A Canadian English teacher gives her German job-seeking students more than new language skills. Here are the 3 unemployment survival lessons anyone should take to heart.

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This a guest post by Kate Baggott. If you’d also like to guest post here on JobMob, follow these guest post guidelines.

Among my many duties, I teach English to classes of unemployed people in Germany. Living in a foreign country, I often bump up against cultural differences that surprise me, but the attitude toward unemployment here in Germany compared to the attitudes in Canada really shocked me.

Canadians aren’t really a laid-back crowd, but we are extremely tolerant. I now think of the Dutch as the Canadians of Europe. We can be fussy about our own personal habits, but take no notice of others. While people might get freaked out by their own unemployment, they don’t judge the current working status of others. Short term unemployment is considered a chance to have some time off to think. Long term unemployment is seen as bad luck.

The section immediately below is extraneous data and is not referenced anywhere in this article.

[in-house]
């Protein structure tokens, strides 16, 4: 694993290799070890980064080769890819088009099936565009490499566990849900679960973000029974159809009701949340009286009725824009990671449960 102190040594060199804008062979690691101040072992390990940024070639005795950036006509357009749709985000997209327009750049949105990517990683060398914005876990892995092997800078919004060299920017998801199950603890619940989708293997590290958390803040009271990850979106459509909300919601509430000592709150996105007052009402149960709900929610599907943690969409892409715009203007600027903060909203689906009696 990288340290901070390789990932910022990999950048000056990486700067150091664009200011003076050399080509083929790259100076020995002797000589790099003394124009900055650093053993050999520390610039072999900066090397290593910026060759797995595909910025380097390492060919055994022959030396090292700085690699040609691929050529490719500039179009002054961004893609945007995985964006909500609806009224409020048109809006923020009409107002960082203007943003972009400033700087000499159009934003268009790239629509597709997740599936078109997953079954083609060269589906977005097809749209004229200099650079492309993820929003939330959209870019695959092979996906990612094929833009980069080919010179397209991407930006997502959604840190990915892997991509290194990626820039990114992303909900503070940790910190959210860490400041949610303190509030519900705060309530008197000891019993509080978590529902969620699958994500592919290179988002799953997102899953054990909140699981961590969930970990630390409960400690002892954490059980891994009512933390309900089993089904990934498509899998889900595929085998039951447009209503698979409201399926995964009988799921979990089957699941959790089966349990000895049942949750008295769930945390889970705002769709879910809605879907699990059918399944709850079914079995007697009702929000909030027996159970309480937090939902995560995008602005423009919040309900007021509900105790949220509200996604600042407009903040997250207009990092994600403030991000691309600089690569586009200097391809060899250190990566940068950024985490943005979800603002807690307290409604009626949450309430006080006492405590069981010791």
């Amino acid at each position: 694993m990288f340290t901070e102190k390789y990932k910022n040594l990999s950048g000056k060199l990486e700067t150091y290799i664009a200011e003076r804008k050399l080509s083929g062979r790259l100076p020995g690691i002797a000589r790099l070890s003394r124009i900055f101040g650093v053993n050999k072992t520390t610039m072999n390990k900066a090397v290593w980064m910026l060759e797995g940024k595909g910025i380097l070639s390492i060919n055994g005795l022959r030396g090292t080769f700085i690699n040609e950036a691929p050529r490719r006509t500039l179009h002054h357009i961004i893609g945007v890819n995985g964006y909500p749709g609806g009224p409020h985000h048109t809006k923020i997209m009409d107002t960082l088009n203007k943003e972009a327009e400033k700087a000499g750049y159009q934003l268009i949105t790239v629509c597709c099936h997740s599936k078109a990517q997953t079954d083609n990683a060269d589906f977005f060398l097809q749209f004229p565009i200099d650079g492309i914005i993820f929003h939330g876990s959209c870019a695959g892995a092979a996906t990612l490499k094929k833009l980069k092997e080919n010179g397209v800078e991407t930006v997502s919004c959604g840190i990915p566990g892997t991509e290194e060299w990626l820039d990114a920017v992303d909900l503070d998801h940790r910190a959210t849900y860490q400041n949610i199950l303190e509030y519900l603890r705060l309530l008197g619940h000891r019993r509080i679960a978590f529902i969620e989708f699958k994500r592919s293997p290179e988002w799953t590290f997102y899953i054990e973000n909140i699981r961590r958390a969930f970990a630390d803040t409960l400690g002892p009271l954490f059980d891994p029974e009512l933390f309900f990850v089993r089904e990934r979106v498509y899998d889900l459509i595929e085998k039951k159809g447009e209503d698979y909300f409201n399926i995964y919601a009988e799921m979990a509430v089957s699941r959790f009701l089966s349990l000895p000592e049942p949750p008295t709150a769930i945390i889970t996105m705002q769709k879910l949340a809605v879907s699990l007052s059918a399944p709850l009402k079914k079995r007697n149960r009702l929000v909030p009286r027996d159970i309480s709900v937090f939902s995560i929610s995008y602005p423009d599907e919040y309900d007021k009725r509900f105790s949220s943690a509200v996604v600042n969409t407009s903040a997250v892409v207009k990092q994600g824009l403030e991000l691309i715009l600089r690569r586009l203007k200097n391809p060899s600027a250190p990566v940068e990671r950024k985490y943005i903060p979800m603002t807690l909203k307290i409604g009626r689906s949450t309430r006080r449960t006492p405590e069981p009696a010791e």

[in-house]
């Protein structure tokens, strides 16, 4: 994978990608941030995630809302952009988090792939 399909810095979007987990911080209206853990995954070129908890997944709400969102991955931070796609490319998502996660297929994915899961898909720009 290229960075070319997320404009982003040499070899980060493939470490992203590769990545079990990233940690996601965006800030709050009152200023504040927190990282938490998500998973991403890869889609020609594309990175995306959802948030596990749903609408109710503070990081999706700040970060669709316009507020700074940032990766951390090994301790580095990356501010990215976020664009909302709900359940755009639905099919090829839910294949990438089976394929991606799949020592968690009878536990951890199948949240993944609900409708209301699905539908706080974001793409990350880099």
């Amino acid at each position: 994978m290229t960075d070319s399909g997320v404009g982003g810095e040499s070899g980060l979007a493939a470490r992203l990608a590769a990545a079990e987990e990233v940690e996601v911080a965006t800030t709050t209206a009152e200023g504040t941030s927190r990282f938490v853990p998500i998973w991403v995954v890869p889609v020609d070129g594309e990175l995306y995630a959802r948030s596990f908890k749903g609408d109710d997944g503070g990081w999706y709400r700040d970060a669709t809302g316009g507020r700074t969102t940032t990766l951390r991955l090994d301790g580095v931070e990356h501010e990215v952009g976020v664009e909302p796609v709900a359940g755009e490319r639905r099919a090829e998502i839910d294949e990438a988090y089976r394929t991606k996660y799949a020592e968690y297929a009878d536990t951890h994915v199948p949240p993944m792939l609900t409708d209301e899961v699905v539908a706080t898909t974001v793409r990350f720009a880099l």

For most of its history, Canada’s economy has depended on primary industries: fishing, farming, mining and forestry. When a farmer doesn’t plant or harvest in winter, she isn’t considered unemployed. When fishermen face a moratorium and can’t head out for cod, it isn’t their fault that they can’t go out to work. In fact, for various seasons, or even for a few years at a time, entire regions of the country are basically jobless.

So, it came as a shock to me to hear the negativity my unemployed students are battling in Germany every day. And, I hope some of the lessons I have tried to teach them, will help you too.